Leftovers–that reminds me, I need to see what’s left of last night’s soup. My cooking style can be characterized as “What needs et before it goes bad?” so meals are rarely planned in advance. I’ve thrown some pretty mind-boggling combinations of vegetables (and the occasional fruit) into a soup pot, sometimes with a little sauteeing or roasting beforehand to bring out the flavor. Side dishes are equally patchworked, and I am ever grateful that the Northwest taught me that a salad doesn’t only have to have green things in it. So last night was mushroom-carrot-canned water chestnut-instant potato flake soup, with a side of leftover pita bread garnished with olive oil and garlic, and another side of salad with bacon, hard boiled egg, and dried cranberries on top. Oh, and the usual sliced apple because it was there. That’ll be tasty for lunch later.
All this talk of food has me distracted, and while hand-stitching one piece of old leather jacket to another, I manage to jab my fingertip with the leather needle. It’s a common enough occurrence; I’d have to wear thimbles on all ten fingers otherwise, and I need my tactile senses intact for this work. Back to the bathroom, where a good dose of peppermint Dr Bronner’s stings the blood away. I consider leaving off the bandaid, hating to waste the plastic, but this time the needle cut a little longer, and the bleeding doesn’t want to let up just yet. Time to put a little pressure on it.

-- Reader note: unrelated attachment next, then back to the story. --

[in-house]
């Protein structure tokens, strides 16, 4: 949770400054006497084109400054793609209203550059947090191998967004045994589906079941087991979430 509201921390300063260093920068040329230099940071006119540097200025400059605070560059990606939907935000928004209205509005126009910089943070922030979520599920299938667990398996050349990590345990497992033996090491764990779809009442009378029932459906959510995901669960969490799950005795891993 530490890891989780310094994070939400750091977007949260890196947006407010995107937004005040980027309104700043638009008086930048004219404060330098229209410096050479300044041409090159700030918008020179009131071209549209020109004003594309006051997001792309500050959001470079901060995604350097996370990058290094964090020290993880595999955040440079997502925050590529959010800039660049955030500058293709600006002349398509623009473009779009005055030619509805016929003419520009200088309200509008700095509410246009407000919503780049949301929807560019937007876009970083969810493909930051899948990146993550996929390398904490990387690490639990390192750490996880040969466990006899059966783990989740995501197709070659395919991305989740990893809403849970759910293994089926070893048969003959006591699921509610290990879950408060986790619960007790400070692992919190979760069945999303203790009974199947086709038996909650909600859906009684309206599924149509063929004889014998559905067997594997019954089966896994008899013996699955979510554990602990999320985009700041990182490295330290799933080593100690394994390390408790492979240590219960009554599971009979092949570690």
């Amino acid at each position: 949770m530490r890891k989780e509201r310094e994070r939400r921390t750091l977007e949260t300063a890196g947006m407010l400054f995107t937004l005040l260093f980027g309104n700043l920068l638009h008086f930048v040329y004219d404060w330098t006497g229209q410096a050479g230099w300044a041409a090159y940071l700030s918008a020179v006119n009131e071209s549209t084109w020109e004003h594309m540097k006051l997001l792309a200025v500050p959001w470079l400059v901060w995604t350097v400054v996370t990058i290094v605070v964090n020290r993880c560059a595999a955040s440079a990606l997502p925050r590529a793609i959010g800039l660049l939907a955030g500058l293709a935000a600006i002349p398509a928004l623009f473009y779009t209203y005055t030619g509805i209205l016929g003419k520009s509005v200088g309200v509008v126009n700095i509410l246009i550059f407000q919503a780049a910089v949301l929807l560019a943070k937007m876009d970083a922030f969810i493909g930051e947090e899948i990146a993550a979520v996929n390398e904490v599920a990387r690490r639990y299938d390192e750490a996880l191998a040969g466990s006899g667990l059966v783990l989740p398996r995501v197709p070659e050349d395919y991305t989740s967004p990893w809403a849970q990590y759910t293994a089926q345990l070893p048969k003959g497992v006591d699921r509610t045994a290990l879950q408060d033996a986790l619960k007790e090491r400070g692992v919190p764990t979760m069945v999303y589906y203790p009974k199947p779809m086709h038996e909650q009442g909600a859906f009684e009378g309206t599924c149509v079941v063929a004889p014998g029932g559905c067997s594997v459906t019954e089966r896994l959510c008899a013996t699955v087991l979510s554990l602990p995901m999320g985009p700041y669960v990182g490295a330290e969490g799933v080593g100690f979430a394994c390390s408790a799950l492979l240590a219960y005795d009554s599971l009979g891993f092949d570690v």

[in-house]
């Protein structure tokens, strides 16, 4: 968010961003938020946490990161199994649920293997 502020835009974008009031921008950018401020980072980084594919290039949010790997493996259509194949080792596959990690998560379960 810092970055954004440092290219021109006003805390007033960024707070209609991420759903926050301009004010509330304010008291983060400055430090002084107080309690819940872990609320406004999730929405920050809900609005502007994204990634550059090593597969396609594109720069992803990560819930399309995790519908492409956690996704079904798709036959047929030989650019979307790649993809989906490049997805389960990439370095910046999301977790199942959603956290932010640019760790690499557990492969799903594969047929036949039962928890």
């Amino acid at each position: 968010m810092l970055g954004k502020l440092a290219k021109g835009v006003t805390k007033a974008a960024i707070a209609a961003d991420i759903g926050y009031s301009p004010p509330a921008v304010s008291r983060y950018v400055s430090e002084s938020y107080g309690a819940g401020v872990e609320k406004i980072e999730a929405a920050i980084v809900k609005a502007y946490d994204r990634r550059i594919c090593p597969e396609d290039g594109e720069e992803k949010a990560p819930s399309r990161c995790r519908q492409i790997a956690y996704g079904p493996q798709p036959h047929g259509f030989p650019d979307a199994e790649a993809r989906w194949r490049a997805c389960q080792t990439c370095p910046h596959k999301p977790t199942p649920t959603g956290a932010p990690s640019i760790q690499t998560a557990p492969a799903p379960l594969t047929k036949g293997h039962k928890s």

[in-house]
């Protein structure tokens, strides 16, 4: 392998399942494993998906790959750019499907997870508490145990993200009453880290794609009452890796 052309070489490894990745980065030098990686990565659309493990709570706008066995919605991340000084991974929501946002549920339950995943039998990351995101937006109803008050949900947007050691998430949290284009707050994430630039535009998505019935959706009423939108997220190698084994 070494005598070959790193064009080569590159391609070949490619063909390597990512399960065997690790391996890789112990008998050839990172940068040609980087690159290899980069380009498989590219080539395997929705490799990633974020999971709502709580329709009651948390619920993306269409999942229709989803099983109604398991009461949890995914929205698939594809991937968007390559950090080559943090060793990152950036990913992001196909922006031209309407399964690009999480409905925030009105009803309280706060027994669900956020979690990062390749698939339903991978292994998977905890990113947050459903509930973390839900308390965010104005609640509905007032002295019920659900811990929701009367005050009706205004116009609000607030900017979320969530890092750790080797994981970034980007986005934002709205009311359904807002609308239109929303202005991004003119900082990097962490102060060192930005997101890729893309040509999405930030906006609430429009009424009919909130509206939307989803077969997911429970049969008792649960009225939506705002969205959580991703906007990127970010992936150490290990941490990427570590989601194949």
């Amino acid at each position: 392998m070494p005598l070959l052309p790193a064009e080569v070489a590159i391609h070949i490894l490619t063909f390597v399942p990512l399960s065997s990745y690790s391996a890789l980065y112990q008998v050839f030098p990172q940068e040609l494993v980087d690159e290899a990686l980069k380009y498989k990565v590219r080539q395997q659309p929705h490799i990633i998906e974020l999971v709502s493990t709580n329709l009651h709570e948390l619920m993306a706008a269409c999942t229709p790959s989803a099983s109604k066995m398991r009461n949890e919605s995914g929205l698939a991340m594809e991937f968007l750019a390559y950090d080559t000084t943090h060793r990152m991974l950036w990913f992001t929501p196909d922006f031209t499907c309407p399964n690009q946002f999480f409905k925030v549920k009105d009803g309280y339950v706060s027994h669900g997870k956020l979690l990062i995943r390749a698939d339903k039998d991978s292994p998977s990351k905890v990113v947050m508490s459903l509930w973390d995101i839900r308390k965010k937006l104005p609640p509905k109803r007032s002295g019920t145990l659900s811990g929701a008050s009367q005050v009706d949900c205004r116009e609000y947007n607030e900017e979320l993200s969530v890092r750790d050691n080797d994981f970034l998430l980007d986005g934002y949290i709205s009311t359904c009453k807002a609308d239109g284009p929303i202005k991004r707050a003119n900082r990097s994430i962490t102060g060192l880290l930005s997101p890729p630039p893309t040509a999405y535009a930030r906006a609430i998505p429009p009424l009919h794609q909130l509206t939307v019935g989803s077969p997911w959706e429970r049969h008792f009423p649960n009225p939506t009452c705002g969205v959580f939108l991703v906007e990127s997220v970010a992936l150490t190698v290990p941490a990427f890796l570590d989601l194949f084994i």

Back to stitching (and compensating for my right index finger being unable to feel correctly), with nature documentaries in the background since when the hell else am I going to watch TV? Scraps of leather and thread go into the pillow stuffing bag, though I set a larger hide trimming aside for later–it might make a nice little pouch if I design it right. A quick break to apply another coat of acrylic paint to a small cabinet; I can afford to be a little more liberal with the paint as it came secondhand from a free box on the curb down the street, and was only in need of a little mixing and a few drops of water when I took it home. A couple of recent finds like that have almost tripled the amount of paint I have now.
When I look up again from my work, I realize the sun’s made a long trip across the sky. I remember eating at some point, maybe three Attenborough documentaries ago. It’s cooled down enough outside that I can safely venture out to the garden to water it without scorching the tender new greens from seeds planted eleven days ago. Their older counterparts need harvesting, too; the kale has gotten positively gargantuan, and I think some braised leaves would be a nice addition to the last of the leftovers tonight. A few weeds end up on the compost heap, and I pick a couple of stalks of bolted, yellowed spring spinach to dry for the seeds for fall.